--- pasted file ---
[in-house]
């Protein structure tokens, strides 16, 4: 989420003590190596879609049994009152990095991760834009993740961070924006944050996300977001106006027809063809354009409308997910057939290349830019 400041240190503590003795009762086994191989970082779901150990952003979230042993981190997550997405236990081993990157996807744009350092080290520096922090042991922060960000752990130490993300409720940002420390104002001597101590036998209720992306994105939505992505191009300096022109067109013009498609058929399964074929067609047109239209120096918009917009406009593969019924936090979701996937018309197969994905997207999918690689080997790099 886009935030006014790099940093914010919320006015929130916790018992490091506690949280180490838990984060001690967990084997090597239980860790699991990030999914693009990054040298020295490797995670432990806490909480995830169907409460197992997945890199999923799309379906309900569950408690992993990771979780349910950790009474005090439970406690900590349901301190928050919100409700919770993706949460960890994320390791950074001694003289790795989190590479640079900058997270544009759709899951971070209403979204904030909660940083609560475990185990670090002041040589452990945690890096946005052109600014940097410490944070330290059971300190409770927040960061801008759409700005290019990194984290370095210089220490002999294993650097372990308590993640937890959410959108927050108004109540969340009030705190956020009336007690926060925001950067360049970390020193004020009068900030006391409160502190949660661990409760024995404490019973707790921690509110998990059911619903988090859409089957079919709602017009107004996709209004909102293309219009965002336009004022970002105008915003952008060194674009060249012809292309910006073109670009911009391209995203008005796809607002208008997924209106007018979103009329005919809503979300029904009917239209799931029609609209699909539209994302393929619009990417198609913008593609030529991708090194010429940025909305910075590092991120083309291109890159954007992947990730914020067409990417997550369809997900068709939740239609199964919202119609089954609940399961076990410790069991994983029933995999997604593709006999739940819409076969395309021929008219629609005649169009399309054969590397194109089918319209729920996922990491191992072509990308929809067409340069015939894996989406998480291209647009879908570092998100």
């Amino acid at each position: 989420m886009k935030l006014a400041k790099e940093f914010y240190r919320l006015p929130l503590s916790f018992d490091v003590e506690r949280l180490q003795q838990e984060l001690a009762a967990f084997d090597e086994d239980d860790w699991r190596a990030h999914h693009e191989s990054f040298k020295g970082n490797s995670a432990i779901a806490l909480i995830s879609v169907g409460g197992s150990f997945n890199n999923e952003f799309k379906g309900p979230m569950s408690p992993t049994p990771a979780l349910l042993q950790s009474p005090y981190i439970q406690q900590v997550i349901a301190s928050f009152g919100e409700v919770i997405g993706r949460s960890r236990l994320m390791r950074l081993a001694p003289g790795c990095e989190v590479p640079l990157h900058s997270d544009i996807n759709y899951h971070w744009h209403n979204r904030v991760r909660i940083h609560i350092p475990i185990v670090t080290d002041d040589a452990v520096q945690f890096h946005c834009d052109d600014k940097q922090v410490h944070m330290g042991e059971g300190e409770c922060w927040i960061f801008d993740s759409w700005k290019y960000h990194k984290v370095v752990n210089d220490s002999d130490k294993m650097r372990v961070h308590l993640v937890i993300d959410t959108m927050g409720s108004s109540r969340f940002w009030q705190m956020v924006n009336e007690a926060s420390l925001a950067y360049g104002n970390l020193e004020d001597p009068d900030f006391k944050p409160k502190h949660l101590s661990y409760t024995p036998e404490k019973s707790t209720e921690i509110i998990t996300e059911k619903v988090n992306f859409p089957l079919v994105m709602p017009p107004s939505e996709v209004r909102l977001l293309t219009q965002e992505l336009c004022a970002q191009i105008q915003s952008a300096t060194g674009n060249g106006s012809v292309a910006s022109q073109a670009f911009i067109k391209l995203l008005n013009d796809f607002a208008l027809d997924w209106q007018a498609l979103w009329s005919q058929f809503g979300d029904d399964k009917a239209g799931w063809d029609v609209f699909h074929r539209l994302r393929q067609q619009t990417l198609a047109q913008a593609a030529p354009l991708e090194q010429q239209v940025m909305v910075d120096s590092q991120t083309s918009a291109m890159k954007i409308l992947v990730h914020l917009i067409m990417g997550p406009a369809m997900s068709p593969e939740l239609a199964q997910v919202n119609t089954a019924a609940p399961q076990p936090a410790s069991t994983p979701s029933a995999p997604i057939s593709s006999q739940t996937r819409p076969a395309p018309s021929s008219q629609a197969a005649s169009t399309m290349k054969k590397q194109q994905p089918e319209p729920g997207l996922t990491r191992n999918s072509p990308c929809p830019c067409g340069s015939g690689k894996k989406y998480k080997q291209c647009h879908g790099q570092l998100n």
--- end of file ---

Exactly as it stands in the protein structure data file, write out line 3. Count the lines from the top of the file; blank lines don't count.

């Amino acid at each position: 989420m886009k935030l006014a400041k790099e940093f914010y240190r919320l006015p929130l503590s916790f018992d490091v003590e506690r949280l180490q003795q838990e984060l001690a009762a967990f084997d090597e086994d239980d860790w699991r190596a990030h999914h693009e191989s990054f040298k020295g970082n490797s995670a432990i779901a806490l909480i995830s879609v169907g409460g197992s150990f997945n890199n999923e952003f799309k379906g309900p979230m569950s408690p992993t049994p990771a979780l349910l042993q950790s009474p005090y981190i439970q406690q900590v997550i349901a301190s928050f009152g919100e409700v919770i997405g993706r949460s960890r236990l994320m390791r950074l081993a001694p003289g790795c990095e989190v590479p640079l990157h900058s997270d544009i996807n759709y899951h971070w744009h209403n979204r904030v991760r909660i940083h609560i350092p475990i185990v670090t080290d002041d040589a452990v520096q945690f890096h946005c834009d052109d600014k940097q922090v410490h944070m330290g042991e059971g300190e409770c922060w927040i960061f801008d993740s759409w700005k290019y960000h990194k984290v370095v752990n210089d220490s002999d130490k294993m650097r372990v961070h308590l993640v937890i993300d959410t959108m927050g409720s108004s109540r969340f940002w009030q705190m956020v924006n009336e007690a926060s420390l925001a950067y360049g104002n970390l020193e004020d001597p009068d900030f006391k944050p409160k502190h949660l101590s661990y409760t024995p036998e404490k019973s707790t209720e921690i509110i998990t996300e059911k619903v988090n992306f859409p089957l079919v994105m709602p017009p107004s939505e996709v209004r909102l977001l293309t219009q965002e992505l336009c004022a970002q191009i105008q915003s952008a300096t060194g674009n060249g106006s012809v292309a910006s022109q073109a670009f911009i067109k391209l995203l008005n013009d796809f607002a208008l027809d997924w209106q007018a498609l979103w009329s005919q058929f809503g979300d029904d399964k009917a239209g799931w063809d029609v609209f699909h074929r539209l994302r393929q067609q619009t990417l198609a047109q913008a593609a030529p354009l991708e090194q010429q239209v940025m909305v910075d120096s590092q991120t083309s918009a291109m890159k954007i409308l992947v990730h914020l917009i067409m990417g997550p406009a369809m997900s068709p593969e939740l239609a199964q997910v919202n119609t089954a019924a609940p399961q076990p936090a410790s069991t994983p979701s029933a995999p997604i057939s593709s006999q739940t996937r819409p076969a395309p018309s021929s008219q629609a197969a005649s169009t399309m290349k054969k590397q194109q994905p089918e319209p729920g997207l996922t990491r191992n999918s072509p990308c929809p830019c067409g340069s015939g690689k894996k989406y998480k080997q291209c647009h879908g790099q570092l998100n």